Though Lois K. Alexander-Lane was said to have been a fashion designer, her legacy will be tied to not what she designed but her efforts to bring more attention and recognition to other Black designers by establishing the Black Fashion Museum.
The Harlem extension of the Black Fashion Museum, before it closed its doors in 2007.
Lois Alexander & Barbara Burwell at the Black Fashion Museum during Harlem Week, 1989. (Photo by Jerry Engel/NY Post Archives / © NYP Holdings, Inc. via Getty Images)
Born in Little Rock, Arkansas in 1916, Lois Marie Kindle's early fashion influences came from peering into department store windows. She graduated from what is now Hampton University in Virginia and made her way north to New York, receiving a Master’s degree in retailing, fashion & merchandising from NYU. Her research for her master’s thesis on Blacks in retailing led to her discovery of just how many Black designers were in fashion but often went unrecognized and uncelebrated for their talents. This was the catalyst for Harlem Institute of Fashion (established in 1966) and the Black Fashion Museum (established in 1979).
The two institutions were a pillar of excellence for Harlem: one teaching tailoring, millinery, dressmaking as well as mathematics and Black history; the other showcasing the talents of Black designers or garments worn by Black celebrities. She eventually opened an extension of the museum in Washington, D.C. However, all 3 institutions struggled to get traffic and stay open and eventually closed their doors in 2007.
Lois K. Alexander with a designer piece housed in the Black Fashion Museum.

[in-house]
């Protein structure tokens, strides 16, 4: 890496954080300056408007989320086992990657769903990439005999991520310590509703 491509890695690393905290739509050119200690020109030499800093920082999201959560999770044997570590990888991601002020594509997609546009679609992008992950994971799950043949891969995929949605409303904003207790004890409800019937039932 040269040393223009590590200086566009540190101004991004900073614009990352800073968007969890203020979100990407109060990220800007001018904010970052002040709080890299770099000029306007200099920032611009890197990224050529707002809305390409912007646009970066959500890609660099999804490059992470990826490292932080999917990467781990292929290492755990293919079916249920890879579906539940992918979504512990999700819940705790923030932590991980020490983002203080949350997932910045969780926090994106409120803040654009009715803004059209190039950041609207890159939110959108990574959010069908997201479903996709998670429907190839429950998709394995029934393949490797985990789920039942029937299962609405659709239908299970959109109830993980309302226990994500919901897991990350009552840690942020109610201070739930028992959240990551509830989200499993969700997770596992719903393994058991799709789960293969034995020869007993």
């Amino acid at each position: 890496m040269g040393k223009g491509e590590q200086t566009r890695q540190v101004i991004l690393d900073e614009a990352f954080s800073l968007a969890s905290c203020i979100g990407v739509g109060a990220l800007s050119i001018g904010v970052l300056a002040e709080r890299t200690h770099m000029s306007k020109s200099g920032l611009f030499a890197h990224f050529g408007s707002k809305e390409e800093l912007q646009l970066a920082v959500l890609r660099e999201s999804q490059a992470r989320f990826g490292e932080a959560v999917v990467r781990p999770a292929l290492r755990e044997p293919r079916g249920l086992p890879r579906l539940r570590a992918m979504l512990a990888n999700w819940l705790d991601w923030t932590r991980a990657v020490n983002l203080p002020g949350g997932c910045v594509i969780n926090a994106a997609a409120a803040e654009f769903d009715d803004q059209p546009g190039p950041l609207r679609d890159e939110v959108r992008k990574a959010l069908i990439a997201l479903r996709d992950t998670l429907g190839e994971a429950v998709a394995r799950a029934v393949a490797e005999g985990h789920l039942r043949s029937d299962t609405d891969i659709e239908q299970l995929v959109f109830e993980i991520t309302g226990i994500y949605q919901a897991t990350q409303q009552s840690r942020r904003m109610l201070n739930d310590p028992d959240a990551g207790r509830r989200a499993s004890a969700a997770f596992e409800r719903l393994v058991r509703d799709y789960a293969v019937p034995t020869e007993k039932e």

Alexander-Lane died in 2007 at the age of 91. Her daughter, Joyce Alexander Bailey, has since donated the collection to the Smithsonian National Museum for African American History and consists of pieces by Rosa Parks, Anne Lowe, Geoffrey Holder, Stephen Burrowes and countless vintage pieces by unknown African American dressmakers. There, Lois’ objective–to “dispel the myth that Black people were newfound talent in the fashion industry”–can be carried out for years to come.
One of the many rare items in the designer collection now housed in the Smithsonian National Museum for African American History in Washingtion, D.C.: silk velvet, satin and fur opera coat made by former slave, Louvenia Price, circa 1900
A silk, tulle and linen dress designed by Anne Lowe (1958),
one of several from Lois Alexander’s collection now housed
at the Smithsonian National Museum for African American History.
Did you know Lois K. Alexander served as the first fashion director of Harlem Week? She also founded the National Association of Milliners, Dressmakers and Tailors; was a former president of the National Association of Fashion and Accessory Designers; and was a charter member of the National Council of Negro Women?